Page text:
defined 'within' as including children whose parents reside in the state but who receive services in or from another state." Id. "Nevertheless, Congress defined the scope of 'within the state' to place financial responsibility for children's special education on the local agency ("LEA"); i.e., the local school district, in which the parents reside." Id.
The court explained that a child might be placed in another state because, during the course of developing an IEP for a child, the parents' LEA might determine that no in-state facility or school could provide the appropriate special education or related services. See id. (citing 20 U.S.C. § 1401(a)(18)). In addition, the LEA that places the child must exercise supervisory authority over the service provider to ensure that the child is receiving the appropriate education. See id. at 183 (citing 20 U.S.C. § 1412(6)). Finally, the court noted that under the statute, the parents' LEA retains financial responsibility for the cost of services provided by another state or facility. See id. (citing 20 U.S.C. § 1413(a)(4)(B)). However, the court concluded that the parents' LEA bears such financial responsibility only when the child is in the out-of-state facility or school because the parents' LEA developed an IEP that placed her there. See id.
Based upon these principles, the Wise court concluded that "parents generally render their children ineligible for free special education by unilaterally changing their child's educational placement." Id. (citing Florence County Sch. Dist. Four v. Carter, 510 U.S. 7, 13, 114 S. Ct. 361, 365, 126 L. Ed. 2d 284 (1993)). Moreover, the court warned that "'parents who . . . "unilaterally change their child's placement during the pendency of the review proceedings, without the consent of the state or local school officials, do so at their own financial risk."'" 80 F.3d at 184 (quoting Florence County Sch. Dist. Four v. Carter, 510 U.S. 7, 15, 114 S. Ct. 361, 366, 126 L. Ed. 2d 284 (1993) (quoting in turn School Comm. of Burlington, Mass. v. Department of Ed. of Mass., 471 U.S. 359, 373-74, 105 S. Ct. 1996, 2004, 85 L. Ed. 2d 385 (1985))).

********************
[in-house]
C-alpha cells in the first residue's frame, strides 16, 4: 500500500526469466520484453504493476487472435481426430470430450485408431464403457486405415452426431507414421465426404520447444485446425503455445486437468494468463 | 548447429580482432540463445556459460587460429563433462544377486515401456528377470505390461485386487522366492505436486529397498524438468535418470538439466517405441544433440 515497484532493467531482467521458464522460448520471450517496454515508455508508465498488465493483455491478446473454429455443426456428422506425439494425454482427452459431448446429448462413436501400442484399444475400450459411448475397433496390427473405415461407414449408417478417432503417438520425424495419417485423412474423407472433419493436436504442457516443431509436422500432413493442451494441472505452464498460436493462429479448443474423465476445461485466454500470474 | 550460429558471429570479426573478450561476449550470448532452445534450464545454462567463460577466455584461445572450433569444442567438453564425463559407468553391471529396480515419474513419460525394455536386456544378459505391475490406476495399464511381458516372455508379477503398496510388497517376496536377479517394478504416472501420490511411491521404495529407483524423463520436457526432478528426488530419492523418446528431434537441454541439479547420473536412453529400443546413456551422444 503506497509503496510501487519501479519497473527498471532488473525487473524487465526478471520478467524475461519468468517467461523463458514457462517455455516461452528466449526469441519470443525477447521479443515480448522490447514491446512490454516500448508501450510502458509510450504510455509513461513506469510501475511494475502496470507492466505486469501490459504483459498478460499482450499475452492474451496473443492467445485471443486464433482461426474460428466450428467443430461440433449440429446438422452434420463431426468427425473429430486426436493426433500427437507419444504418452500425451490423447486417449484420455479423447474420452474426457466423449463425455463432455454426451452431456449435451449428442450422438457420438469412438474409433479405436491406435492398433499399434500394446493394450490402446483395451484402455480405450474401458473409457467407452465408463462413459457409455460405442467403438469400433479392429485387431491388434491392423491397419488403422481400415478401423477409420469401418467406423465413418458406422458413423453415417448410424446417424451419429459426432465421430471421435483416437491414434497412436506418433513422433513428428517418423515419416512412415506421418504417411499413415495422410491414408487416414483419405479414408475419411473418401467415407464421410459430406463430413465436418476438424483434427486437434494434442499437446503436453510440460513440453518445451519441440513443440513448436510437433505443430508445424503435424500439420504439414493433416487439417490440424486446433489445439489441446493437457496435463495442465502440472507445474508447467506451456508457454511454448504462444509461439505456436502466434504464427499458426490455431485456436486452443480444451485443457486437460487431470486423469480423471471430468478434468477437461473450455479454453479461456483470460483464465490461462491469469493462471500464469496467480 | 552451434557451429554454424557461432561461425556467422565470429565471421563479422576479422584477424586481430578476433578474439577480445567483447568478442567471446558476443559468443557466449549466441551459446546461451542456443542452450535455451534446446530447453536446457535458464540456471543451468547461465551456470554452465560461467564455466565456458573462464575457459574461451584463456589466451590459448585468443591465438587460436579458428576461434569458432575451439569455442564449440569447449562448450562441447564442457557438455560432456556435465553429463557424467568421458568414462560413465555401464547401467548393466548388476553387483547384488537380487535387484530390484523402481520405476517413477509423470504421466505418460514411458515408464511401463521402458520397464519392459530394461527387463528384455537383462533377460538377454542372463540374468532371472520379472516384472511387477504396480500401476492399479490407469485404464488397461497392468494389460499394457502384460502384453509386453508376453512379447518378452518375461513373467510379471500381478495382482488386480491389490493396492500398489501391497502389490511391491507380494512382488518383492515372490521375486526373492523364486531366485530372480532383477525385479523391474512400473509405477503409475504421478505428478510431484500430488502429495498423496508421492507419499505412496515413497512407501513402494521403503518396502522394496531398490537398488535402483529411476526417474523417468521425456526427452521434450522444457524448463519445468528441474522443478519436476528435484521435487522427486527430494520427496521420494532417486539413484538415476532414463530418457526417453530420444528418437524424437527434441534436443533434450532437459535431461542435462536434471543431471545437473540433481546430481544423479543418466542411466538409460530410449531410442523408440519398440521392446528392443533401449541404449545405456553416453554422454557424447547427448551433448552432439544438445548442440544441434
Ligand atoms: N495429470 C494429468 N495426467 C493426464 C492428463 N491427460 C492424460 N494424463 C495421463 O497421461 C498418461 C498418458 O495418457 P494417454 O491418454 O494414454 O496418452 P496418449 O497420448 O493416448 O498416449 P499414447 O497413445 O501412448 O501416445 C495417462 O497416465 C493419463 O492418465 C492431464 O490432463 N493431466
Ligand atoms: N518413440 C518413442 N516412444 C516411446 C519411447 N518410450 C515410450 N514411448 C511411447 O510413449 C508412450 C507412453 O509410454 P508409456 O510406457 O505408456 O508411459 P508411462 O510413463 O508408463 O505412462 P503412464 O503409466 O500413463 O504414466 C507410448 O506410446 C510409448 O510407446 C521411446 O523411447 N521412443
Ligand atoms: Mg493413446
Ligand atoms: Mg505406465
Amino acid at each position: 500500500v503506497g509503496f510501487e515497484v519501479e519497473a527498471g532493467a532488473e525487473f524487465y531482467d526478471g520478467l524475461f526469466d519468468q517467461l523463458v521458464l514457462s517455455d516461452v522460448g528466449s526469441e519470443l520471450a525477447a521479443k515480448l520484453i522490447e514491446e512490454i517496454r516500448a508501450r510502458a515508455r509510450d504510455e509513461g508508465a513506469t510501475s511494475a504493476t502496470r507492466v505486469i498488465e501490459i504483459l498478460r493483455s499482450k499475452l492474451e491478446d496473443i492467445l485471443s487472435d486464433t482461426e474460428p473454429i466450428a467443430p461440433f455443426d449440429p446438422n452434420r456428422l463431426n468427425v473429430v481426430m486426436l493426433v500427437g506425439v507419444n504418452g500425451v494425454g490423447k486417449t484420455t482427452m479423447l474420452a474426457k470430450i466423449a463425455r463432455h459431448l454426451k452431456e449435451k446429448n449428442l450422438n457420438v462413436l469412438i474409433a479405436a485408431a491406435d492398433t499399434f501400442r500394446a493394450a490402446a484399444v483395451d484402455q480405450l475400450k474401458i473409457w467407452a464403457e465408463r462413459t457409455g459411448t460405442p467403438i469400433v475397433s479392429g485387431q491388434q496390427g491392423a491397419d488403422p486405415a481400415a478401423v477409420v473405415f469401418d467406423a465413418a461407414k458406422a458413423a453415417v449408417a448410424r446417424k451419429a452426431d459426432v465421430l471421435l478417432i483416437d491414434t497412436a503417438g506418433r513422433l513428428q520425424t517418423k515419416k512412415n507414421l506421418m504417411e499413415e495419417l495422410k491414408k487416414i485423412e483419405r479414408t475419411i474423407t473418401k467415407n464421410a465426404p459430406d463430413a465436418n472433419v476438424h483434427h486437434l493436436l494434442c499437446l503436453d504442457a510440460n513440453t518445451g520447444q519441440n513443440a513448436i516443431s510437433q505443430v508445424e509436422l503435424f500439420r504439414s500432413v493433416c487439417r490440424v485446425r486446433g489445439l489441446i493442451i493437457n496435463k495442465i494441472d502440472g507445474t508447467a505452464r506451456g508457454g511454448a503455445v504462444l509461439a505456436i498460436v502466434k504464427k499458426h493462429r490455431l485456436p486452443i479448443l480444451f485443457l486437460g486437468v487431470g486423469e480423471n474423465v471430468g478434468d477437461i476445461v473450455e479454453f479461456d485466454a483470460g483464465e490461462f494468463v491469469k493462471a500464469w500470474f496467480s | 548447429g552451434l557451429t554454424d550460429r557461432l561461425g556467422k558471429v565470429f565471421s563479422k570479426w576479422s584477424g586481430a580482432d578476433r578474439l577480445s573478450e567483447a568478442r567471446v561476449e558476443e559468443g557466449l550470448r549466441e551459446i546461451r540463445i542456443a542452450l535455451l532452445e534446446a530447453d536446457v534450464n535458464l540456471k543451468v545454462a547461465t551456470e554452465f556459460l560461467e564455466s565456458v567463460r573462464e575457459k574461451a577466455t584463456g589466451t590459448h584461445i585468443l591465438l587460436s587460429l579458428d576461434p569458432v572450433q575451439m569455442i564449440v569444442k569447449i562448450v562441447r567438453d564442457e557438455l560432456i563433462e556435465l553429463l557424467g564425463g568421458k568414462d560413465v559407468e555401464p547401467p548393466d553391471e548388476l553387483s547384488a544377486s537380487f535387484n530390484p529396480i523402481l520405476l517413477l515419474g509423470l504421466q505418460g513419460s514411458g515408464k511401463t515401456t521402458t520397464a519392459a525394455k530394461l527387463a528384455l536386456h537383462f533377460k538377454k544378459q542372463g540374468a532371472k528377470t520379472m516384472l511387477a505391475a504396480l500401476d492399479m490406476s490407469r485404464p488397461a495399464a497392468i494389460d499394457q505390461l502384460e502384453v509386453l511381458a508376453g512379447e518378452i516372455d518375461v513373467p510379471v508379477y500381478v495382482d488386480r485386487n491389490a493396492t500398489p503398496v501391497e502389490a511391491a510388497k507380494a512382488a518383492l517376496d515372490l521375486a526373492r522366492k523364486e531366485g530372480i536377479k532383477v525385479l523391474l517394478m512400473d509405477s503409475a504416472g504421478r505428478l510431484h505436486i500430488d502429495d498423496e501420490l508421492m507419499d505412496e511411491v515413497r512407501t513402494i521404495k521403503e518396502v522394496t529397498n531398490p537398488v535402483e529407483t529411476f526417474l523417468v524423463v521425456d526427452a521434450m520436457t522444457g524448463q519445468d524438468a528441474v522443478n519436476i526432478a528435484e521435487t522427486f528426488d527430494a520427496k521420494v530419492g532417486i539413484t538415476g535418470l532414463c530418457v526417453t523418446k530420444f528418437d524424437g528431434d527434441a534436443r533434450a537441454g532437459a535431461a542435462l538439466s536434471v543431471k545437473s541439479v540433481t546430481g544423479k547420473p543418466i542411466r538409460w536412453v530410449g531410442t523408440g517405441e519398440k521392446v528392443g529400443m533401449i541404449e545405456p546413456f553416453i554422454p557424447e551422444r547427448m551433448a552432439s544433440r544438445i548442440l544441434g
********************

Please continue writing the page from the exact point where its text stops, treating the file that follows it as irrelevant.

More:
The rationale for this conclusion rests upon the IDEA's definition of "free appropriate public education" as "education 'provided in conformity with the individualized education program required under section 1414(a)(5) of this title.'" Id. (quoting 20 U.S.C.A. § 1401(a)(18)(D)). Therefore, if parents unilaterally change their child's educational placement by taking her out of her current placement the child is not receiving an education in conformity with the IEP specifically devised for her.
As noted above, the basic difference between the present case and Wise is that in Wise the parents changed the educational placement of their children without consulting their LEA or objecting to the IEP which had been developed by their LEA for their children. Here, the Catlins maintained Dell's educational placement in the District when they moved to Massachusetts. When they moved, they did not consult with their new LEA about Dell's education. Therefore, their Massachusetts LEA did not have the opportunity to develop an IEP for Dell. Such an IEP would have included a determination as to whether Dell could receive the free appropriate public education to which he was entitled within the Massachusetts LEA or whether the appropriate educational placement for Dell was in the District.
It follows from Wise that having had no opportunity to develop an IEP for Dell, the Massachusetts LEA cannot be held financially responsible for the education which Dell received in the District. Moreover, although the Catlins did not "unilaterally change" Dell's educational placement, they did "unilaterally choose" Dell's educational placement in contravention of the requirements of the IDEA, and by doing so they ran the risk that they would be held financially responsible for their decision.